How about a slinky? The plastic ones don't work- you have to use the metal ones, but they come in several sizes which give somewhat different tonal qualities....


My bandmate introduced these at the Walnut Valley Festival in Kansas (Winfield) - sound sample on the "Contra dance set" on the myspace page or web page for Round the House.

Sharon


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Subject: RE: Odd percussion instruments
From: Rowan
Date: 10 Jun 08 - 11:44 PM

Jack, we Aussies have drunk the lager phone under the table... it's easy to play, but a bugger to get the parts... :-)

Plastic seals are trickier to remove than the old cork seals and any platic left in the crown will deaden the tone. But if you collect the steel thingies that stop the wires on champagne corks from cutting through the cork, you can make a champerphone.

Linsey Pollak does a fine line in unusual instruments, some of which are percussion. Satay sticks tuned by varying their length while tapped might not be everyone's idea of "percussion" and the sound of gaffer tape coming off the roll (used in Kev the roadie) even less so but his most recent use of a bicycle (spokes, tyres, pump, saddle stem and chain) is seriously percussive.

Cheers, Rowan


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Subject: RE: Odd percussion instruments
From: katlaughing
Date: 10 Jun 08 - 11:54 PM

Anyone mention push brooms? There's a wonderful stomp video on youtube with metal garbage cans and lid, plus push brooms used for percussion along with the dancers' shoes, hands, bodies, etc.


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Subject: RE: Odd percussion instruments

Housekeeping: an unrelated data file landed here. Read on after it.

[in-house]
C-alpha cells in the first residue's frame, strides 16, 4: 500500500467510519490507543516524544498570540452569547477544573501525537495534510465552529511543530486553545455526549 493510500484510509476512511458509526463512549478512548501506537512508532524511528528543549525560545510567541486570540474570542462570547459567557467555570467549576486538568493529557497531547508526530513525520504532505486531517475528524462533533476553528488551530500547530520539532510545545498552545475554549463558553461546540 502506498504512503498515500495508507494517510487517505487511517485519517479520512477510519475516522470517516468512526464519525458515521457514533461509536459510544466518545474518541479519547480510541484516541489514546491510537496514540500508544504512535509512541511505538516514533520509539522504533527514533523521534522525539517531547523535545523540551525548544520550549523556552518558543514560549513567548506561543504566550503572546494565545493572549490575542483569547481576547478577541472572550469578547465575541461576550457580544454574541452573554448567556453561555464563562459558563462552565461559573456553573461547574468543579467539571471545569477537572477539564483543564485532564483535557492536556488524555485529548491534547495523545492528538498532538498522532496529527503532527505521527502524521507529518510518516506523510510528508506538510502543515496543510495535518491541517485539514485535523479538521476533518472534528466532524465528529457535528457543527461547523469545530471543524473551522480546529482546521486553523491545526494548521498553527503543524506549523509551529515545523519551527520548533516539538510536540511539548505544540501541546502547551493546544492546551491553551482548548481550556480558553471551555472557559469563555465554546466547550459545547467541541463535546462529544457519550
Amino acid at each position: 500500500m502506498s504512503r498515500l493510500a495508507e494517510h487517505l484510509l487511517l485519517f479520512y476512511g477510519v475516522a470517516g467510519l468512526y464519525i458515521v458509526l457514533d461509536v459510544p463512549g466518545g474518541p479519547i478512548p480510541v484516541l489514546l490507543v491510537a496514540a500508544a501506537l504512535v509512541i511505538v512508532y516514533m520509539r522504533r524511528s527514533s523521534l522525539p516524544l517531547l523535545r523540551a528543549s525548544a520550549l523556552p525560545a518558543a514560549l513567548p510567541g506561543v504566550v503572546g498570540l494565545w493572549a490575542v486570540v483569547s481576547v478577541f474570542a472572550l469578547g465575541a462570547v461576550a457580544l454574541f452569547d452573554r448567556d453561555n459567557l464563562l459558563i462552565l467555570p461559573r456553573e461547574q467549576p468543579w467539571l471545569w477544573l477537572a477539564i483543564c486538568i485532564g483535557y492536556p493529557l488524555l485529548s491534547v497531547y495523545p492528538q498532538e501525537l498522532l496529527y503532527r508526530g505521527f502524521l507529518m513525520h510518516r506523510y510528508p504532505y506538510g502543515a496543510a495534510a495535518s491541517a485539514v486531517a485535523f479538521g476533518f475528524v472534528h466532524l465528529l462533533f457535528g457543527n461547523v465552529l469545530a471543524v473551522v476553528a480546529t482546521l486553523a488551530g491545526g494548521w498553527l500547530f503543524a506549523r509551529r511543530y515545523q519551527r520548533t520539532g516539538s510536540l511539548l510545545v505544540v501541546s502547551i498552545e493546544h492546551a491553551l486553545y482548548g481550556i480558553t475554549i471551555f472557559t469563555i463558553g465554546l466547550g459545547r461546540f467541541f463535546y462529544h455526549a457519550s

From: Rowan
Date: 11 Jun 08 - 01:37 AM

In the mid 70s there was a melodeon player in East Gippsland whose false teeth were not quite a perfect fit. The local ladies would queue to have him as a partner at the Saturday night dances because, while he danced, he'd keep them in his mouth but click away on them to the rhythm of the music; in their ear, while dancing!

Better than castanets.

And he'd do it occasionally while playing dance tunes, as well.

Cheers, Rowan


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Subject: RE: Odd percussion instruments
From: Jack Campin
Date: 11 Jun 08 - 04:49 AM

One of the Goon Shows had a plotline about a Spanish dancer who needed a large collection of false teeth to use as castanets, so she ambushed people to steal them.

The BBC came up with the most inspired sound effect I'ev ever heard - somebody being whacked on the back of the head with a mallet, followed by the clang of their false teeth falling into a bucket.


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Subject: RE: Odd percussion instruments
From: The Fooles Troupe
Date: 11 Jun 08 - 09:38 AM

A bunch of Aussie steel workers achieved international fame as "The Tap Dogs" - percussive tap dancing.


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Subject: RE: Odd percussion instruments